"The quarter ending March sets the tone for deal closures through the year. However, with drop in client visits and sales activity, the next few quarters are not looking rosy, said a mid-level executive of a US-based IT firm.
IT majors are likely to see a drop in new deals and delay in project deliverables due to the coronavirus outbreak.
A mid-level executive of a US-based IT services firm told Moneycontrol that he had to cancel three-client meetings because of the epidemic.
"The team had client meetings lined up in UK, Australia and Abu Dhabi for long-term projects. But had to cancel since the company has imposed overseas travel ban as a precaution," the executive added.
For the company, the executive explained, the quarter ending March sets the tone for deal closures through the year. However, with drop in client visits and sales activity, the next few quarters are not looking rosy, admitted the executive.
"Drastic drop in client visitations and ban on overseas travel will impact deal conversions in the quarter ending March. So the quarter ending March will see slight dip in business. But the real impact will be felt in the next two quarters after that, in Q2 and Q3," said Pareekh Jain, founder, Pareekh Consulting, a technology consultancy firm.
Take for instance deal cancellation by the mid-level executive. Most of the projects are long-term. The cancellations would directly impact revenue, especially at the time when the macros are already a concern.
IT services firms such as TCS, witnessed moderate growth in revenue due to softness in the banking and financial services and the capital markets in the US, a major revenue generator for the IT firms.
It grew 8.4 percent in constant currency for the quarter ending October 2019 after reporting double digit growth in the previous four consecutive quarters. The numbers did not improve even in the third quarter ending December 2019. Revenue in constant currency stood at 6.8 percent in Q3.
Wipro's IT Services segment grew 4 percent for the quarter ended September 2019. For the third quarter, it dropped to 2.7 percent.
With the virus outbreak the other sectors will be hit and this will in turn impact the IT sector.
Sectors that have already seen a dent include travel and hospitality, manufacturing, automotive and semiconductor industry. A Mumbai-based analyst pointed out that NIIT Technologies and Mindtree for whom travel and hospitality are significant are likely to see an impact.
"See the IT industry is profitable only when other sectors are doing well. The other sectors are not doing well so it will hit us too," pointed out another mid-level executive with a US-based IT services firm.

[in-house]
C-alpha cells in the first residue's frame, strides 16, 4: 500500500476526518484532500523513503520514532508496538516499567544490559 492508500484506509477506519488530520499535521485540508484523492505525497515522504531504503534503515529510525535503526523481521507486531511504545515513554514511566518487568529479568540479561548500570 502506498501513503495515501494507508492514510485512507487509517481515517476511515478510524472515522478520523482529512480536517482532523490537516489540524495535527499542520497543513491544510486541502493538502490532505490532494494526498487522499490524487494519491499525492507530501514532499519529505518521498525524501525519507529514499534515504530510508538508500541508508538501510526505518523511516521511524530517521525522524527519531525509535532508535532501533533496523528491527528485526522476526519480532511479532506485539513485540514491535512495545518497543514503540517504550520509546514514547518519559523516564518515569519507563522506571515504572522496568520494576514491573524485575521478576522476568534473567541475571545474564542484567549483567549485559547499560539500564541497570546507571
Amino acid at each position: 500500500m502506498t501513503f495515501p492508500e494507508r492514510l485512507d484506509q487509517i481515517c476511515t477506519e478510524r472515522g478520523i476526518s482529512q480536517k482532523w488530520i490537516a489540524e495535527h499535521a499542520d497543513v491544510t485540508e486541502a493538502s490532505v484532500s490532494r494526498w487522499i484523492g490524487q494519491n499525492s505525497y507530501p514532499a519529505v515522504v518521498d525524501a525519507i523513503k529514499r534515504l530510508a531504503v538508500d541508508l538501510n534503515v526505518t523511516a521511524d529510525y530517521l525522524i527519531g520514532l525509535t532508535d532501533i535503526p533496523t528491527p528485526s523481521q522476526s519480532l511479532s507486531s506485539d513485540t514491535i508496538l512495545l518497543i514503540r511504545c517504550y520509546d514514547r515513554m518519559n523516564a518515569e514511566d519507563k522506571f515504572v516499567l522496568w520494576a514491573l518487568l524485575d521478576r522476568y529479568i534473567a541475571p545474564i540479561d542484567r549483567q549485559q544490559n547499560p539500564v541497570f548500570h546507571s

Apart from new businesses being hit, delivering an existing businesses is a challenge too. The tech majors have put in place Business Continuity Plans to minimise potential harm to businesses during emergency.
This includes allowing employees to work from home, avoiding unnecessary travel and focus on personal hygiene and sanitation.
Can Indian firms handle work from home?
Three executives of IT firms Moneycontrol spoke to said that Indian firms are not equipped to handle work from home for longer periods unlike tech giants such as Twitter, which had asked all their employees to work from home.
Top five IT firms alone employ over nine lakh people across India and overseas. Hence, access to laptops will be limited and that might cause delay in project delivery.
"There is a long queue for laptop in the company now that the work-from-home option is in place. If even a section of employees are asked to work-from-home, we might not be able to complete projects on time," said one of the executives.
In addition, key client projects run on offshore development centre to ensure that the client’s sensitive data is secure. "So, for employees in these projects they have no option but to come to work," said the second executive.In instances similar to those like that of Mindspace IT park in Hyderabad, where all the employees were advised to work from home after one of the company employees tested positive for COVID-19, working remotely will impact productivity, he added.